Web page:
possible, keeping himself in constant communication with Major-General Porter on his right. If any sick, now in hospital at Warrenton Junction, are not provided for and able to be transpired he will have them loaded into the wagon train of his own corps (even if this should necessitate the destruction of much baggage and regimental property) and carried to Manassas Junction. The major-general commanding the Army of Virginia feels assured that he will discharge these duties with intelligence, courage, and fidelity.
The general headquarters will be with the corps of Major-General Heintzelman until further notice.
By command of Major-General Pope:
GEO. D. RUGGLES,
Colonel and Chief of Staff.
HEADQUARTERS ARMY OF VIRGINIA,
One mile below Warrenton, August 24, 1862-1 p.m.
Major-General SIGEL, Commanding First Corps:
General Buford reports his occupation of Waterloo Bridge without finding an enemy. He is ordered to destroy the bridge and await further orders. I think you will find no enemy between Waterloo Bridge and Sulphur Springs on this side of the river.
Ascertain, certainly if, the enemy has built a bridge at Sulphur Springs, and destroy it if he has done so, and it be possible. As soon as you ascertain that there is no force of the enemy on this side of the river between Waterloo Bridge and Sulphur Springs you will halt, communicate with these headquarters by the direct road from Sulphur Springs, to this place, and await further orders.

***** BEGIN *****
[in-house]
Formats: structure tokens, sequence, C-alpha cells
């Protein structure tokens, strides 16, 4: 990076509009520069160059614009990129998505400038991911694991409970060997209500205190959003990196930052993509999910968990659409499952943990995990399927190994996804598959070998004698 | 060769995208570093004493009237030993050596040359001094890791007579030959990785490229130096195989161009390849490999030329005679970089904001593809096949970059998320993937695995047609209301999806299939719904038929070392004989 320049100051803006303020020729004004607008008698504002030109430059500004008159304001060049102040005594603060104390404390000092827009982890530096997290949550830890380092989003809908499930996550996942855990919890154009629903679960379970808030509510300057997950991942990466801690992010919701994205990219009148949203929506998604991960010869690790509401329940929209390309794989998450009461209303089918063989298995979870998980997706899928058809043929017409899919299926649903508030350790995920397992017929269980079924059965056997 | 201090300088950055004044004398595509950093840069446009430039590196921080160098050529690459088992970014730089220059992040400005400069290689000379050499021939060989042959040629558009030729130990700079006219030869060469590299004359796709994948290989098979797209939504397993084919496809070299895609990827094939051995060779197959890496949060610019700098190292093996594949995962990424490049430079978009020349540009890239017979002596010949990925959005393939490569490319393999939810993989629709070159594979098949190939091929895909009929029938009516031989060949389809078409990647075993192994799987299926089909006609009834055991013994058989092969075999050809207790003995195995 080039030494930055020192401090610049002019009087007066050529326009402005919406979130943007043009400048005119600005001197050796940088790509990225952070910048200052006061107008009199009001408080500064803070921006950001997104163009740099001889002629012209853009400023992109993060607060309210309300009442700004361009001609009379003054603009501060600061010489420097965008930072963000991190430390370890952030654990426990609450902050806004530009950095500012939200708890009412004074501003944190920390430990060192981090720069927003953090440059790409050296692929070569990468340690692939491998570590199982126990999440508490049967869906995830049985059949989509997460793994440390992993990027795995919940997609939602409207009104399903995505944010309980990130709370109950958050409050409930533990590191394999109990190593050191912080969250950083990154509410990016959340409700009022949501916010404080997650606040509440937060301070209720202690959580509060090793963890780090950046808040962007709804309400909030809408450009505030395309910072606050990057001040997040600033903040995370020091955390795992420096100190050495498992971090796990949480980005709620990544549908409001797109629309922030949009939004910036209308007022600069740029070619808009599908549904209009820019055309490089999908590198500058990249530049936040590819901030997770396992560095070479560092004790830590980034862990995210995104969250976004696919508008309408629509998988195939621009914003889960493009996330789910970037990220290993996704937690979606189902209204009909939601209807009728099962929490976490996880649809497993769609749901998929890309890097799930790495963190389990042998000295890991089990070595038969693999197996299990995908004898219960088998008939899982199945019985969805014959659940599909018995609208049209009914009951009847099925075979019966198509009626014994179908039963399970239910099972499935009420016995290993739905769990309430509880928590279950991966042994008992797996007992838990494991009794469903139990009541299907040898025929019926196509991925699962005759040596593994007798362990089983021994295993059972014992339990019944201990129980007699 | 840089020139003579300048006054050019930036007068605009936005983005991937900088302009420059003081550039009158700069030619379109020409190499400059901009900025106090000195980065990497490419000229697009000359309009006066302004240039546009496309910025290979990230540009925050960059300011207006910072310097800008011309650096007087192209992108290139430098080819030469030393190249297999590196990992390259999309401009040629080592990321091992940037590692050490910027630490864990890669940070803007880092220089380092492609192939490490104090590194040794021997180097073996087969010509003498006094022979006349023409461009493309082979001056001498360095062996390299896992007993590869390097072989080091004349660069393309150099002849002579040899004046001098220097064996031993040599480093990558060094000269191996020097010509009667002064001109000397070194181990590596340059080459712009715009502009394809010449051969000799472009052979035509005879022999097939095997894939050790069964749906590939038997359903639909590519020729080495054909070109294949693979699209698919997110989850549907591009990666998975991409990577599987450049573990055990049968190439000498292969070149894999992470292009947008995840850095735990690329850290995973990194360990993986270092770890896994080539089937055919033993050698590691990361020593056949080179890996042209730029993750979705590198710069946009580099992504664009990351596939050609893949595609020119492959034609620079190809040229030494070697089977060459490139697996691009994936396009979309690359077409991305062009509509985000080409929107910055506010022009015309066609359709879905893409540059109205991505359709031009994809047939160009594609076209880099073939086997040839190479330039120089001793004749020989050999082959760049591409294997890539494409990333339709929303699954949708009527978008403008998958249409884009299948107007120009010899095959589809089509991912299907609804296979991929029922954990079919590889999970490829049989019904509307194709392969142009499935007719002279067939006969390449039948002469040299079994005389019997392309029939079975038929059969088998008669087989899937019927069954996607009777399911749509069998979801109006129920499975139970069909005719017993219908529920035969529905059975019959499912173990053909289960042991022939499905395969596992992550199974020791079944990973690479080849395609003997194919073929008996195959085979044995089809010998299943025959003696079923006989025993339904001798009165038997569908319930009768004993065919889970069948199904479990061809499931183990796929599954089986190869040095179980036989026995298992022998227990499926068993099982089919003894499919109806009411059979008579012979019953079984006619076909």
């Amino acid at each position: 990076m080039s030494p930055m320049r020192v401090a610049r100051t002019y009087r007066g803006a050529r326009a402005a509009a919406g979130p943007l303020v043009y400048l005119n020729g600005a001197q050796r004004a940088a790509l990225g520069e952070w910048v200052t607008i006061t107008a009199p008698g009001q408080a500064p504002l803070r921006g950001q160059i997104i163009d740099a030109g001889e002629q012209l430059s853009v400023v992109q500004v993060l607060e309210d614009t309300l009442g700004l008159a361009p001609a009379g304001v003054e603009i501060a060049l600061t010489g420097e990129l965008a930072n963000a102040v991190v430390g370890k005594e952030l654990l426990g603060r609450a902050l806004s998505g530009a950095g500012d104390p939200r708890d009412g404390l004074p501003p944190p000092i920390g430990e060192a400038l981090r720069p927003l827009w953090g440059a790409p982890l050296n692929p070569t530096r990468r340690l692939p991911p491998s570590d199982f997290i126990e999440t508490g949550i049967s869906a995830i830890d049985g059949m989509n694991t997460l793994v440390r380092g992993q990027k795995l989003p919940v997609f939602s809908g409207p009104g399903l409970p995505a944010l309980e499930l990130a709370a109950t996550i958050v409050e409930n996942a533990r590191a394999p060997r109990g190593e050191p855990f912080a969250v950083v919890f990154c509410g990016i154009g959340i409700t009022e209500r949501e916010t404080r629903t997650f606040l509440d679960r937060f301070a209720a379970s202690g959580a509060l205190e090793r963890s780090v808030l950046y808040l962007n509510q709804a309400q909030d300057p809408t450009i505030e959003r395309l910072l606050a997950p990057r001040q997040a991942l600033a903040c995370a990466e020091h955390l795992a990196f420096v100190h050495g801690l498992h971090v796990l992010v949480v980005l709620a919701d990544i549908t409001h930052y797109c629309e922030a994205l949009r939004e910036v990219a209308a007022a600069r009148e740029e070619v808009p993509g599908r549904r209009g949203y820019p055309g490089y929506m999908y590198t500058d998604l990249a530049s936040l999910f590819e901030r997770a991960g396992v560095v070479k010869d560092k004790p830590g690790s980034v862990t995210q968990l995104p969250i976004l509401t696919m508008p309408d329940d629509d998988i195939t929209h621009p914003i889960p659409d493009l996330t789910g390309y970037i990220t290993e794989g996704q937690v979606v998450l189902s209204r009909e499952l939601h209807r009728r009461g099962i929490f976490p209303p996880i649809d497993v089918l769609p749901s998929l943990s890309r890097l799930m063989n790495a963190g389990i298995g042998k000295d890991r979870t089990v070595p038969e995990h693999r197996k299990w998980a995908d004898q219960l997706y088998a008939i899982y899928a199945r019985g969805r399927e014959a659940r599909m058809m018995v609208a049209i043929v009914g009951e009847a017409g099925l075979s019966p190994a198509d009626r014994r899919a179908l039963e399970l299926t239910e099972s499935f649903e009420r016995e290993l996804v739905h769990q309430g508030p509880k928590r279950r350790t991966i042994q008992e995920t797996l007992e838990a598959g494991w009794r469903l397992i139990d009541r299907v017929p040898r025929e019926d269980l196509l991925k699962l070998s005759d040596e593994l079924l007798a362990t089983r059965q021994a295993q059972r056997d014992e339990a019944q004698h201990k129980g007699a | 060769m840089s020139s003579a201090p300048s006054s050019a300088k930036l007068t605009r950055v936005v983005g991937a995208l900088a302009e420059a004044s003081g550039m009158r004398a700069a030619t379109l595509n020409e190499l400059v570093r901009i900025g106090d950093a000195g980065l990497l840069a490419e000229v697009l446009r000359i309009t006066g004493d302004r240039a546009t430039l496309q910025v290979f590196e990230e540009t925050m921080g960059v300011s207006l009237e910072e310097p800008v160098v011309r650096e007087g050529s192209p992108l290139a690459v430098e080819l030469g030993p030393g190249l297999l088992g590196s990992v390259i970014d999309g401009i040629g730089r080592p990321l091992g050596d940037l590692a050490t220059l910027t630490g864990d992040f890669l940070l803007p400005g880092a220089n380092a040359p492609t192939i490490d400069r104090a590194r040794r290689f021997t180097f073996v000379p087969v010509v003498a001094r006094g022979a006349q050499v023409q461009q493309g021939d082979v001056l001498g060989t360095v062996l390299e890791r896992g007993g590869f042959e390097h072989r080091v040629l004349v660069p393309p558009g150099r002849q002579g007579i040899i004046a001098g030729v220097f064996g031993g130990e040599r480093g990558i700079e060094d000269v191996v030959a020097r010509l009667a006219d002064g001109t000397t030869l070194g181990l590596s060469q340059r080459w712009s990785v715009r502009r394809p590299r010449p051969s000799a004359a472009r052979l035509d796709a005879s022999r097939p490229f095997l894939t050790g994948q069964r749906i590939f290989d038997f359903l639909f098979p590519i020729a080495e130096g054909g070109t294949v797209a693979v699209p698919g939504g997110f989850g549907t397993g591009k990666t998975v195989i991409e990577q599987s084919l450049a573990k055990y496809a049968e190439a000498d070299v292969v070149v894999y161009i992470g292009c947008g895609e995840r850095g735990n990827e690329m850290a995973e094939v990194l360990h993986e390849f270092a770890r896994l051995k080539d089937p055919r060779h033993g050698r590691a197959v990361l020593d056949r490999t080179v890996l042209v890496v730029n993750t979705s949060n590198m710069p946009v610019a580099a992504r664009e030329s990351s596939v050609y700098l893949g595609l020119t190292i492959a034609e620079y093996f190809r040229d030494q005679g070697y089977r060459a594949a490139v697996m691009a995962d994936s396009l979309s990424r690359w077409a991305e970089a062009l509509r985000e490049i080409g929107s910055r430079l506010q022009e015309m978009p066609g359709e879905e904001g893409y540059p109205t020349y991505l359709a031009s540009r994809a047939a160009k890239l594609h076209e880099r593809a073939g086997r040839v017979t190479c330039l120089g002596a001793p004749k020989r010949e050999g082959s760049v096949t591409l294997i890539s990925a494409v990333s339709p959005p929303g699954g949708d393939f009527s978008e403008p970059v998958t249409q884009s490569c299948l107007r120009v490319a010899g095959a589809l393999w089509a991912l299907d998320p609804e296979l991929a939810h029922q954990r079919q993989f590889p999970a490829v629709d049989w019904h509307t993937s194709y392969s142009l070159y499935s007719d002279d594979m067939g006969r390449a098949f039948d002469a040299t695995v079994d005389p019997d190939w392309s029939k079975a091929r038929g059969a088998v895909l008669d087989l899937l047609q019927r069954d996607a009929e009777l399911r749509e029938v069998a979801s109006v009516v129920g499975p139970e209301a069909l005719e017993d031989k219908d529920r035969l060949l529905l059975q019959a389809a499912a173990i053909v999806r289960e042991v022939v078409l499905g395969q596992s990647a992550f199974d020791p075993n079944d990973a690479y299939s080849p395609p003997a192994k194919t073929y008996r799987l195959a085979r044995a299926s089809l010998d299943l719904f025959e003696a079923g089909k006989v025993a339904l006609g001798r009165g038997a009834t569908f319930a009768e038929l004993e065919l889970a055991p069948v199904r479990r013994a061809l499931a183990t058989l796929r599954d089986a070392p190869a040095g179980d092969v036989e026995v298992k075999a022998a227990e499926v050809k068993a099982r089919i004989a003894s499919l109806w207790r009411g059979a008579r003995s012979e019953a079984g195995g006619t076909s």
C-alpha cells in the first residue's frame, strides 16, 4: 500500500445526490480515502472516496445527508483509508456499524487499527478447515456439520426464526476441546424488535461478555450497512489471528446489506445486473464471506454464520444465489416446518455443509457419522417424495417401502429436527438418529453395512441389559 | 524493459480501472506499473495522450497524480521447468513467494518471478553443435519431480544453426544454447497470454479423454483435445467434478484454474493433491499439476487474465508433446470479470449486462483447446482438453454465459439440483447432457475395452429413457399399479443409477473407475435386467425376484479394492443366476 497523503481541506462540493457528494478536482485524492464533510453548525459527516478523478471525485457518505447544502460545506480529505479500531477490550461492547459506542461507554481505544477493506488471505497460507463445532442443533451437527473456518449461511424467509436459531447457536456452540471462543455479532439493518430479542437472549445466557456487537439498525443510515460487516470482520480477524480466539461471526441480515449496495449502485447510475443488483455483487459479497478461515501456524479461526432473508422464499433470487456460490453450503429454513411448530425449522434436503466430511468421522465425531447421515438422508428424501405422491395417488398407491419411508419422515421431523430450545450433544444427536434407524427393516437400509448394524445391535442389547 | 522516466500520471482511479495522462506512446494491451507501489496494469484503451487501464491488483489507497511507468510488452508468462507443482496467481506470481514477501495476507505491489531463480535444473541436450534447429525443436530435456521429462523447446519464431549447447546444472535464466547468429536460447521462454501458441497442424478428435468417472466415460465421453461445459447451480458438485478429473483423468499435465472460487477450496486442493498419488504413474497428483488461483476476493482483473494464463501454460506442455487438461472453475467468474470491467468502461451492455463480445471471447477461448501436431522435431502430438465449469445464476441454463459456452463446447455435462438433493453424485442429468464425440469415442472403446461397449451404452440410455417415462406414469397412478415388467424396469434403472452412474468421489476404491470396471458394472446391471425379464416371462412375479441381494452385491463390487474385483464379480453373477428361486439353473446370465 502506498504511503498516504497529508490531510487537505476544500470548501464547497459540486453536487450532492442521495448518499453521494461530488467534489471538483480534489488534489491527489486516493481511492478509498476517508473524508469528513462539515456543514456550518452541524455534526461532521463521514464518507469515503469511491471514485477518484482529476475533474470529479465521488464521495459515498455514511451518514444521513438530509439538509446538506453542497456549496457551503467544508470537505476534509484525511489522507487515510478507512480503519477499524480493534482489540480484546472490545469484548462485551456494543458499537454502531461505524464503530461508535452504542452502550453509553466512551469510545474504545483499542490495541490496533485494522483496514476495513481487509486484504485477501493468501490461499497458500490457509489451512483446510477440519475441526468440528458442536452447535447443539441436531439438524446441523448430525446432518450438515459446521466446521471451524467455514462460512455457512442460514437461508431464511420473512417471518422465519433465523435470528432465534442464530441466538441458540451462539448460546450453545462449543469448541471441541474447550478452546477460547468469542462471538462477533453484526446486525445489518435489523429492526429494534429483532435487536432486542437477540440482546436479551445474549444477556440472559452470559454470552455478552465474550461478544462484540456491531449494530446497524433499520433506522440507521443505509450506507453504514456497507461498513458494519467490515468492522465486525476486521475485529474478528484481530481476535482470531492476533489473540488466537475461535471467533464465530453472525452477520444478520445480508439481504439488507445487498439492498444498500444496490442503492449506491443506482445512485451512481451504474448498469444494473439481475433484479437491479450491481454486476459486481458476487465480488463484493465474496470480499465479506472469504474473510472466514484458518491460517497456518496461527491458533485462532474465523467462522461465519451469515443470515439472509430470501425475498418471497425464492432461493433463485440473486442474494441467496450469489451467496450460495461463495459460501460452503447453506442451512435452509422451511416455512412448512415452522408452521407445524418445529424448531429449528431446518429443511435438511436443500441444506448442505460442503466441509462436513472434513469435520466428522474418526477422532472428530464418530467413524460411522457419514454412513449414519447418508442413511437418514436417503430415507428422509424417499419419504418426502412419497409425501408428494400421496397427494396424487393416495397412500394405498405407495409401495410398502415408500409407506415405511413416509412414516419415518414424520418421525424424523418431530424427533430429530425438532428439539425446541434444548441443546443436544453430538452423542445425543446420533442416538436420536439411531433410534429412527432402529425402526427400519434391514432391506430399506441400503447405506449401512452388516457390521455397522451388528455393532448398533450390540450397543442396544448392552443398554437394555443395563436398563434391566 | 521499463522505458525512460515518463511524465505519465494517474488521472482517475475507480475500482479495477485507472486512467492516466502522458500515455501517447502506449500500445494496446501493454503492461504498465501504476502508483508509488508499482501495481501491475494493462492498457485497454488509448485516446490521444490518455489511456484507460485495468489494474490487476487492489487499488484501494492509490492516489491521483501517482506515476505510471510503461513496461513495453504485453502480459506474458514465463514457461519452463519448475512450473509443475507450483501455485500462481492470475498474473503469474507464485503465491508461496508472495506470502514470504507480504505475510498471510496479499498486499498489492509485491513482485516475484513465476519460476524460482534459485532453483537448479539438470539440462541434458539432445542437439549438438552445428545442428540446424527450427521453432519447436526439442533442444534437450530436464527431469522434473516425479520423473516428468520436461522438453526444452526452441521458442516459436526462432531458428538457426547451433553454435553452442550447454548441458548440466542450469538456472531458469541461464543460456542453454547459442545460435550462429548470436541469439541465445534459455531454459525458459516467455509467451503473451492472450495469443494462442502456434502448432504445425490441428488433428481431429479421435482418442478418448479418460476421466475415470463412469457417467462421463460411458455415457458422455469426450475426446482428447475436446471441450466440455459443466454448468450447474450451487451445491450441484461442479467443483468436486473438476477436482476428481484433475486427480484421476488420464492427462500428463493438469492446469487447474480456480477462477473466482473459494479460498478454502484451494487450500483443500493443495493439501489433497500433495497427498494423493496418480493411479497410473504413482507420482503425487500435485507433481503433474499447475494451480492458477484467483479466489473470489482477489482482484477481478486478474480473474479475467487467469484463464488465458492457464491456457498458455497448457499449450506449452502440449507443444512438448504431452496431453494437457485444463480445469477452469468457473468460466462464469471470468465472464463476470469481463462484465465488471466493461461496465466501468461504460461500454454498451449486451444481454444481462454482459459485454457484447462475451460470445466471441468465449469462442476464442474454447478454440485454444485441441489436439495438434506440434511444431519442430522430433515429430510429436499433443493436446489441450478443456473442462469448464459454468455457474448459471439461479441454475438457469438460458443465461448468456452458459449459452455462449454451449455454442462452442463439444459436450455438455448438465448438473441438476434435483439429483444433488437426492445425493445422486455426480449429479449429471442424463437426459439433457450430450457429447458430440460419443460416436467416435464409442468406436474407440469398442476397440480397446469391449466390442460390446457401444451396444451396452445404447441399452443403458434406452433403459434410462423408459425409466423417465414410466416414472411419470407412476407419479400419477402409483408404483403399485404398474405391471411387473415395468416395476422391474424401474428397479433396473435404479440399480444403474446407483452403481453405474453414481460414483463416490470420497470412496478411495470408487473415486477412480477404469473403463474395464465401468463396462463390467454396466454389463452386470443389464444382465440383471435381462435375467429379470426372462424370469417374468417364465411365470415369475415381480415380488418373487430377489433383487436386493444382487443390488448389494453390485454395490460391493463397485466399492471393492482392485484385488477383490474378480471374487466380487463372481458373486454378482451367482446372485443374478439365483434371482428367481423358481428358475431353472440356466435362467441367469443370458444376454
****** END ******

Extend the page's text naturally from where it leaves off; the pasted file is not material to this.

August 26, 1862-[8.10 a.m.]
I sent instructions last night to make a strong reconnaissance across to Sulphur Springs, intending that Sigel should do the same thing at Waterloo Bridge and Reno at Rappahannock Station. Sigel reports himself unable to do anything until his men are rested. I directed him to halt them somewhere near Warrenton and put them in camp for to-day. Reno, instead of going to Bealeton and thence to Kelly's Ford, has come to this place and is now near here. You must, therefore, under these circumstances, exercise your discretion about the reconnaissance to Sulphur Springs; but it will certainly be well for you to ascertain what there is in the direction of Waterloo Bridge and still farther to your right. Send for General Milroy; he is a courageous man. I think Sigel must be crazy. If you deem it necessary assume command also of Sigel's corps. It is essential that we should watch the movements of the enemy toward our right in some manner. Out of Buford's, Bayard's, and Sigel's cavalry enough can certainly be found to perform this service. Troops are accumulating here, but not very fast. Take charge of the front and use everybody you find there.
P. S.-I will push Reno to Fayetteville. It will be well to have the men cook three days' rations. Please notify Banks and Sigel.